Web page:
The BordersRegions of Scotland

14 Free Things to Do in the Scottish Borders

Located in the southeast of Scotland, the Scottish Borders is a region full of history, culture, and unparalleled natural beauty. It stretches from the rolling hills and moorland of the west, through gentler valleys to the rich agricultural plains of the south, towards the many attractions of the Lothians to the north, and onto a rugged coastline that meets the North Sea on its eastern edge.

The Scottish Borders is known for its turbulent past that has been marked by centuries of conflict between Scotland and England, but it’s also home to some of the most beautiful religious sites in the country including the impressive abbeys of Melrose, Dryburgh, Jedburgh, and Kelso. The region is also home to grand stately homes like Mellerstain House, Abbotsford (home of Sir Walter Scott), and Floors Castle, all of which offer a glimpse into the affluent lifestyle of the region’s rich and powerful residents.

For outdoor enthusiasts, the Scottish Borders offers a huge range of activities. You can explore the Eildon Hills, cycle along the Tweed Valley Railway Path, fish in the River Tweed, or enjoy a leisurely round of golf on one of its many courses, and if you like long-distance walks, the Berwickshire Coastal Path (one of my favourite hiking routes) offers breathtaking views and the chance to spot seals and dolphins.

In this article, we’ll take a look at a few of the top attractions in the region that won’t cost a single penny to visit, ranging from museums and forests to superb walking trails. Join me as I uncover the charm of the Scottish Borders where history, culture, and adventure await.

Scottish borders

Borders Textile Towerhouse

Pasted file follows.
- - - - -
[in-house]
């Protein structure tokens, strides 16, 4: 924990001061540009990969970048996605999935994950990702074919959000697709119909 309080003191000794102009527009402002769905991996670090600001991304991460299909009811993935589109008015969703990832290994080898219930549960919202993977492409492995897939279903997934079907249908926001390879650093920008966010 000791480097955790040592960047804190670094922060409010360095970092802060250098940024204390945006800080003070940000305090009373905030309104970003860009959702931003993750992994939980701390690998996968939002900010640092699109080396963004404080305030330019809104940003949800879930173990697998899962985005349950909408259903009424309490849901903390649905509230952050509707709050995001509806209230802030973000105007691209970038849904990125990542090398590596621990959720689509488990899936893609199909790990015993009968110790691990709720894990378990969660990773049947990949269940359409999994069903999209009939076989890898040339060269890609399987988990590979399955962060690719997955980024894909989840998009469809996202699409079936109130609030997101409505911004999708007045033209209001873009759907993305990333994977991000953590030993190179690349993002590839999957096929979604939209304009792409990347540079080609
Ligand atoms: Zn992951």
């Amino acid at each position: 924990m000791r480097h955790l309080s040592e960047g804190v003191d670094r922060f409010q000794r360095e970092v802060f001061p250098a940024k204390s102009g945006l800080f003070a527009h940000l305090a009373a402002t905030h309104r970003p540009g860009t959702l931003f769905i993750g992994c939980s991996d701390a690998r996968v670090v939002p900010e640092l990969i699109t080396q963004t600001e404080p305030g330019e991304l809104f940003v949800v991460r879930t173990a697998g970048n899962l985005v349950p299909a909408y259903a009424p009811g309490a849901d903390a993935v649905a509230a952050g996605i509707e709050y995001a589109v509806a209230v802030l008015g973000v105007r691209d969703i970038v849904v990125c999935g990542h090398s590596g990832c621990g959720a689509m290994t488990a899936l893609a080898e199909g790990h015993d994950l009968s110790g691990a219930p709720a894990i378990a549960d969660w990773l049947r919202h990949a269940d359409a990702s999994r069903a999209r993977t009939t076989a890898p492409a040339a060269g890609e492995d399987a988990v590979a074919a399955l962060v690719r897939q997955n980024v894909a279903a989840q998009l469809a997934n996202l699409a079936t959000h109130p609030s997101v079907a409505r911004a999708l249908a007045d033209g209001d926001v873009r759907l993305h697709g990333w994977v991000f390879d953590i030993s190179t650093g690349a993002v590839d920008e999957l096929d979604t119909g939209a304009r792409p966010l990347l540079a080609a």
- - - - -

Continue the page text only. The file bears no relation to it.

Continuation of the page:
• Address: Borders Textile Towerhouse, 1 Tower Knowe, Hawick, TD9 9BZ
  • Opening Times: Apr–Oct Mon–Sat: 10.00 – 16.30, Sunday: 12.00 – 15.00. Nov – Mar Mon-Sat: 10.00 – 16.00, Tues & Sun: Closed
  • Website: Borders Textile Towerhouse

The Borders Textile Towerhouse is a unique attraction located in the historic town of Hawick. This 500-year-old tower has been transformed into an interactive museum dedicated to the region’s textile industry, and it’s absolutely choc-a-block full of objects related to one of Scotland’s biggest exports.

At the museum, you can learn about the history of tweed and knitwear production in the Borders from the traditional methods used in the past to the cutting-edge technologies employed today. The museum features a variety of displays and exhibits including historical artefacts, working looms, and examples of beautiful products created by local textile manufacturers. Along with its educational offerings, the Borders Textile Towerhouse also has a shop where you can buy locally-made textiles and crafts.

It’s a fascinating place to visit for anyone interested in fashion, design, history, or local culture, and it’s located right in the heart of Hawick so it’s easy to reach and has plenty of places nearby to park the car.

Coldstream Museum

  • Address: 12 Market Square, Coldstream, TD12 4BD
  • Opening Times: 25th Mar – 30th Sept Mon-Sat: 9.30 am – 12.30 pm and 1.00 – 4.00 pm and Sun 2.00 pm-4.00 pm. 1st – 31st Oct Mon to Sat 1.00 pm to 4.00 pm. Closed Sun.
  • Website: Coldstream Museum

The Coldstream Museum is located in Coldstream, a famous town in the Scottish Borders that’s well known for its military associations. The museum features exhibitions that tell the story of the Coldstream Guards – the oldest continuously serving regiment in the British Army – which was founded all the way back in 1650.

The museum is housed in the former Coldstream Parish School, a building that dates back to 1845, and features a variety of exhibits that provide insights into the local history of Coldstream itself, the story of the Coldstream Guards, and displays relating to the Battle of Flodden.

The museum offers an enjoyable and informative experience for history enthusiasts and is free to enter, though as it’s run by a charity they do ask for voluntary donations to help with the upkeep of the building. The museum is on one level so it’s accessible to all abilities and it also has a children’s play area, a shop, and a nice wee courtyard with a picnic bench.

Cove Harbour

Southern Upland Way